The skant-wearing officers aren't too dissimilar to some of the people I see occasionally walking about town. I live in the London area, and we have pretty much every ethnicity, culture, religion and personal oddity on the planet, so little surprises me when it comes to fashion choice . Some of the Scottish visitors from the Highlands come down in traditional highland dress, meaning short kilts on the men, complete with sporran and other additions. People often ask them about it, and they tend to play up their Scottishness. At least, I think they're playing it up...

Basically, when big, beefy guys can be seen strolling in and out of McDonalds wearing highland dress, a skant is unlikely to raise any eyebrows. By the 24th century, where there's no longer a sexual division of labour, and with a million humanoid cultures added to the mix, I imagine the concept of gender-specific clothing would largely be obsolete. Who even knows what's normal anymore, when there's so much variety and so little tying any one person to a particular social identity?
Two points..
1) Isn't the kilt in a way culturally gender specific? If you see someone wearing one it says "Scottish male".

2) Aren't pants unisex? The contention, as I understand it, is that 24th century Starfleet officers should be wearing unisex garb, but don't they already do that?

Pants are unisex NOW. As any woman born prior to the 1960s would tell you, a woman in pants prior to that would have been considered quite scandalous and as unacceptable as a man in a dress.
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Old January 27 2014, 06:08 PM   #29
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Re: The Skant in TrekLit

Here is my unnecessarily long and detailed discussion of the "silly" concept.

Lets use (in my mind) apt comparison.

The characters all speak English. Why? Because the television audience for Star Trek historically has been majority English speaking. It is incredibly ethnocentric to think that 300 years from now that the majority of the entire human population spread across the galaxy will be speaking English, and even more ridiculous to think that aliens would speak perfect English (including the mouth movements).The creators of the show recognized that and created a "easy out" with the universal translator. So there is an in - universe explanation of why people are all speaking a language in the future that is amazingly easy for us in the present to understand.
Even in the novels there is little discussion of the how alien X is somehow speaking perfect English or how in the middle of speaking perfect English it can choose to use it's "native" language for a few words. Apparently the universal translator can be selectively turned on and off at a whim.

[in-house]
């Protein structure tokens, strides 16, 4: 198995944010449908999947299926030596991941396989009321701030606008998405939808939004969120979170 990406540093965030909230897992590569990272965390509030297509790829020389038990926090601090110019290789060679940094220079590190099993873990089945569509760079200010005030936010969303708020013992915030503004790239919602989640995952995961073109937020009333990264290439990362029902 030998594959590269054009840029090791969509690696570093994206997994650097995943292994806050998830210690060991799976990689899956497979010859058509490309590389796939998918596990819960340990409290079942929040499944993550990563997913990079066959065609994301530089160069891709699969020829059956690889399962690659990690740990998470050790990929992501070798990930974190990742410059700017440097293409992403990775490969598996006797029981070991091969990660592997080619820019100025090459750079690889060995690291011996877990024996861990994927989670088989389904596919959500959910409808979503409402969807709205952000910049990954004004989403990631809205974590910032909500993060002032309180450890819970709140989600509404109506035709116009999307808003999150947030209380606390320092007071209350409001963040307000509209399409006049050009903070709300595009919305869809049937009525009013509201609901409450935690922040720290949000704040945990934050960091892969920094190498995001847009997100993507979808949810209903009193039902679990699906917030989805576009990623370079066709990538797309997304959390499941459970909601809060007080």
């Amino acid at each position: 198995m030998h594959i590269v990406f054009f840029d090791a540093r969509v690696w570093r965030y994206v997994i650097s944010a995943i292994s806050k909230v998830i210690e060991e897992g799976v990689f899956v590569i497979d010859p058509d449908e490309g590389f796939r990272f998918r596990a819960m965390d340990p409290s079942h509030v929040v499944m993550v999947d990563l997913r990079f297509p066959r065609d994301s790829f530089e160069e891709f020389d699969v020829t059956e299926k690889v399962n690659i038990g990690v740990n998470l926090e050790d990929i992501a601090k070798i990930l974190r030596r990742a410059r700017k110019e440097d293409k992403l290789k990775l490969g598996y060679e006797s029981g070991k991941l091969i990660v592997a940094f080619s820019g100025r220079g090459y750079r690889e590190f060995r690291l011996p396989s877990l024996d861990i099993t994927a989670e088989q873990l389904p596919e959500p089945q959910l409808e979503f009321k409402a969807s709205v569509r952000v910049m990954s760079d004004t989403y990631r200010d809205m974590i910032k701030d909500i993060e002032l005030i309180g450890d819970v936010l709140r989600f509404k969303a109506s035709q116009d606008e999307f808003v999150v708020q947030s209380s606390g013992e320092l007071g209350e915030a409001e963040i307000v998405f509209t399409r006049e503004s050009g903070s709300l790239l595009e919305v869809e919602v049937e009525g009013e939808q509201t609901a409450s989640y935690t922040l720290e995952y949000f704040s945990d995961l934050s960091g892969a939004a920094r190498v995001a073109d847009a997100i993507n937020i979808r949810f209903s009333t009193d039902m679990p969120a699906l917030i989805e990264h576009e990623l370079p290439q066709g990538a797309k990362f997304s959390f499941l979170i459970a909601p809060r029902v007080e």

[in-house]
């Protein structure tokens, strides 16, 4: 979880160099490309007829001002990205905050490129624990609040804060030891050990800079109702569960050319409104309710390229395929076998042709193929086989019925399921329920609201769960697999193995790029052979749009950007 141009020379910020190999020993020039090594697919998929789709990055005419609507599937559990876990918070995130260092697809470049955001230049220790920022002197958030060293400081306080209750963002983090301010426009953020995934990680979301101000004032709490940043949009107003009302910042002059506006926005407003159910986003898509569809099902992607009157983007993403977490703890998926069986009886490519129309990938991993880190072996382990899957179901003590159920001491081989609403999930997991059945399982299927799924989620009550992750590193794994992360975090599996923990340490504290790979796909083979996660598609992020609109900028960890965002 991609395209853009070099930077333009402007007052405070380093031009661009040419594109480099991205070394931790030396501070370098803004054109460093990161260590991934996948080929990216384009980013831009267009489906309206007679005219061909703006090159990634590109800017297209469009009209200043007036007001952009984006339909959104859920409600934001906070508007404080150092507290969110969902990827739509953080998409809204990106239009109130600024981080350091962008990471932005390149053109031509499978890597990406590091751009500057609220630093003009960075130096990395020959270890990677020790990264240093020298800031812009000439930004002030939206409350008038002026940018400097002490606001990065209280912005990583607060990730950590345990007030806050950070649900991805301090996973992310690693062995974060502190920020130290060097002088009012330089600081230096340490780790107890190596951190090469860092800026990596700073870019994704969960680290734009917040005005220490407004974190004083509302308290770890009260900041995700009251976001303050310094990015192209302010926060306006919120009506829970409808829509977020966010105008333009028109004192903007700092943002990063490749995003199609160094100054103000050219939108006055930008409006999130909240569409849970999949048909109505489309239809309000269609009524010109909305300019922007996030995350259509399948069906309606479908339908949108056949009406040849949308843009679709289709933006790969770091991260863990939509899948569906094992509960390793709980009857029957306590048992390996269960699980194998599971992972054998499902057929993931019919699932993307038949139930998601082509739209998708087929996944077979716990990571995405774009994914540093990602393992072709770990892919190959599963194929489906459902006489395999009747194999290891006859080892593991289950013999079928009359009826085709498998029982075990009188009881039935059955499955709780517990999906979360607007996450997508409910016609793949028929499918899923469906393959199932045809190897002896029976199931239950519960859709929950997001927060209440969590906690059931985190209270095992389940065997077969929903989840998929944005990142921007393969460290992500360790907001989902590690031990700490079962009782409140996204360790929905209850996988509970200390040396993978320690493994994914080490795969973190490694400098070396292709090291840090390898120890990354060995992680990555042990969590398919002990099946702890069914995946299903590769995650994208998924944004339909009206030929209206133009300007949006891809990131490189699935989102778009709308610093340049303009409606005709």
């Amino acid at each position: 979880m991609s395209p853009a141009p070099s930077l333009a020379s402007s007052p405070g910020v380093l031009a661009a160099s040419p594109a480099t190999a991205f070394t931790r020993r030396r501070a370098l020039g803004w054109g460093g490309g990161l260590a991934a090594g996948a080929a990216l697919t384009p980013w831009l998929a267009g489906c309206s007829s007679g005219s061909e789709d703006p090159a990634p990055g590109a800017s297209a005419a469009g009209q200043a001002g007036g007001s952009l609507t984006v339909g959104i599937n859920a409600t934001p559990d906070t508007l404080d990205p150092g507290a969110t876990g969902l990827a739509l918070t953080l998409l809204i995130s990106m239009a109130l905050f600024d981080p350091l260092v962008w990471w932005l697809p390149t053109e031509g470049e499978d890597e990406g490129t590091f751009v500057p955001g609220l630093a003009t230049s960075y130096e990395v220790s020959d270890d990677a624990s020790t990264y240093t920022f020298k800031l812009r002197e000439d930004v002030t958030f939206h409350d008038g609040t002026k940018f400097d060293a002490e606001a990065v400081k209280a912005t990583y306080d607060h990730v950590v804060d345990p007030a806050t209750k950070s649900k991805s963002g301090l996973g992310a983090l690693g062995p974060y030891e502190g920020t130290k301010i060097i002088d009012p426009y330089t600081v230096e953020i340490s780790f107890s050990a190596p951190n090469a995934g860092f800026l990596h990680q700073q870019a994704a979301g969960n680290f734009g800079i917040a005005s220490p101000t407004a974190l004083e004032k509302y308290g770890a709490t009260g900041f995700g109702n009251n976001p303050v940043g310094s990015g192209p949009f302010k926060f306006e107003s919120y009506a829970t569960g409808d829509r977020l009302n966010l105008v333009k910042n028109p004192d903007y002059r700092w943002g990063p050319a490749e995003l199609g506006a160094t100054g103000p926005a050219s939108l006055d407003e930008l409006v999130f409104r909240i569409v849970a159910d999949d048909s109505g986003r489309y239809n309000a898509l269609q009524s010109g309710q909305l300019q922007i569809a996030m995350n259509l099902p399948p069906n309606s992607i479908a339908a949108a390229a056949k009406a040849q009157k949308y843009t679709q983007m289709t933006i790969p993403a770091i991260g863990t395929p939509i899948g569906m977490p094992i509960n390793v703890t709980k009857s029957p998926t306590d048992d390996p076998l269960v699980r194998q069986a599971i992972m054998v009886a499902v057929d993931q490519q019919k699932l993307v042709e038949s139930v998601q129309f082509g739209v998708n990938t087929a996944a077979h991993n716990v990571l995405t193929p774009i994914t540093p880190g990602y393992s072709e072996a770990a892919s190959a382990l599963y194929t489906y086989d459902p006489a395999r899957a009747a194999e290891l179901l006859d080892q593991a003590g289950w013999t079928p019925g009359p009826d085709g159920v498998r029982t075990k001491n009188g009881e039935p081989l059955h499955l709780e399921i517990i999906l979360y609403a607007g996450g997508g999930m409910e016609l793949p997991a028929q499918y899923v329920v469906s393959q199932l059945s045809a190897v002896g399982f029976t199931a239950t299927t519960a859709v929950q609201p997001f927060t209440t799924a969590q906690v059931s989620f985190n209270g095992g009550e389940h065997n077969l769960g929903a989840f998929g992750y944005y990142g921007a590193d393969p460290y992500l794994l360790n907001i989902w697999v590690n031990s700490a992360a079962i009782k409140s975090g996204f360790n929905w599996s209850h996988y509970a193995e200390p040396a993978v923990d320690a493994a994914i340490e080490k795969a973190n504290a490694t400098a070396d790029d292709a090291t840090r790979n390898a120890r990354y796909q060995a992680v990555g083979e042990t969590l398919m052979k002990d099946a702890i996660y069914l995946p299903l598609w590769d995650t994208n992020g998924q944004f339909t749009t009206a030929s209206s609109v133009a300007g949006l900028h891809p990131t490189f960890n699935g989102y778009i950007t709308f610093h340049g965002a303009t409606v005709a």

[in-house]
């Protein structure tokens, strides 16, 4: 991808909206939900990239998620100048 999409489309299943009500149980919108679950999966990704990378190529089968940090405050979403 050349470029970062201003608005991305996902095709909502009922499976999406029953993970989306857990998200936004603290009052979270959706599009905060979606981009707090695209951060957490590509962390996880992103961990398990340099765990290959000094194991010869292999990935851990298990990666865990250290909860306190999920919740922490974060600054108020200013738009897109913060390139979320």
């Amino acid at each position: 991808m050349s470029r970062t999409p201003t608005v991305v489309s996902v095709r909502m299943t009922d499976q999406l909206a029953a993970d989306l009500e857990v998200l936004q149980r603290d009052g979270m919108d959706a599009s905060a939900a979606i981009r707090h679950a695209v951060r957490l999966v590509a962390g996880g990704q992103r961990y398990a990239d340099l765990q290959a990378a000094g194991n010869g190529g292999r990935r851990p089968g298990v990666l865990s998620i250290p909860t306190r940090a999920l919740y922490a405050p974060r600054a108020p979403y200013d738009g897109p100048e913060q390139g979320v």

The existence of the skant is a similar type situation. It is apparent that the creators of the show decided that the skant was not selling very well to the MAJORITY of the intended present day audience, and it went away. Of course an author or story teller could specifically mention its existence or have a character wear it, but I think the chances of that are as slim as an author describing the fact the Universal Translator is actually doing the talking when an non - human is conversing with a human via subspace.

So we can all take comfort that in the 24th century Garak speaks beautiful Cardassian and that his shop used to specialize in repairing Lt. Bashir's skants, even if that never shows up on camera.
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Old January 27 2014, 07:06 PM   #30
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Re: The Skant in TrekLit

Jedi_Master wrote: View Post
Since we are parsing here, I grant you that aesthetics vary by CULTURE, but not likely TIME. Culture does have an impact on initial impressions, although those impressions are often changed when a person actually wears the garment in question. Time however is not as big of a factor, as the human body generally needs to have certain types of covering, and fashion tends to follow those needs.
Tell that to the women in past centuries who've had their body shapes unnaturally and often painfully distorted by whalebone corsets, bustles, foot-binding, stiletto heels, torpedo bras, and the like. You're enormously underestimating how big a difference time can make, perhaps because you're only approaching the question from a male perspective. Historically, men's fashions have been more guided by practicality than women's.


Gotham Central wrote: View Post
Pants are unisex NOW. As any woman born prior to the 1960s would tell you, a woman in pants prior to that would have been considered quite scandalous and as unacceptable as a man in a dress.
Exactly. Just 60 years ago, a woman wearing pants would've been considered a transvestite. It's actually a sexist double standard that we today consider it perfectly acceptable for a woman to wear pants but ridicule the idea of a man wearing a skirt. I've always applauded the idea behind the skant; it was an attempt on Roddenberry and Theiss's part to reject that double standard, to say that it was just as acceptable in the future for a man to wear a "dress" as for a woman to wear pants. Maybe it would've worked better as off-duty attire than a uniform variant, but they already had the precedent of the miniskirted female uniforms of TOS.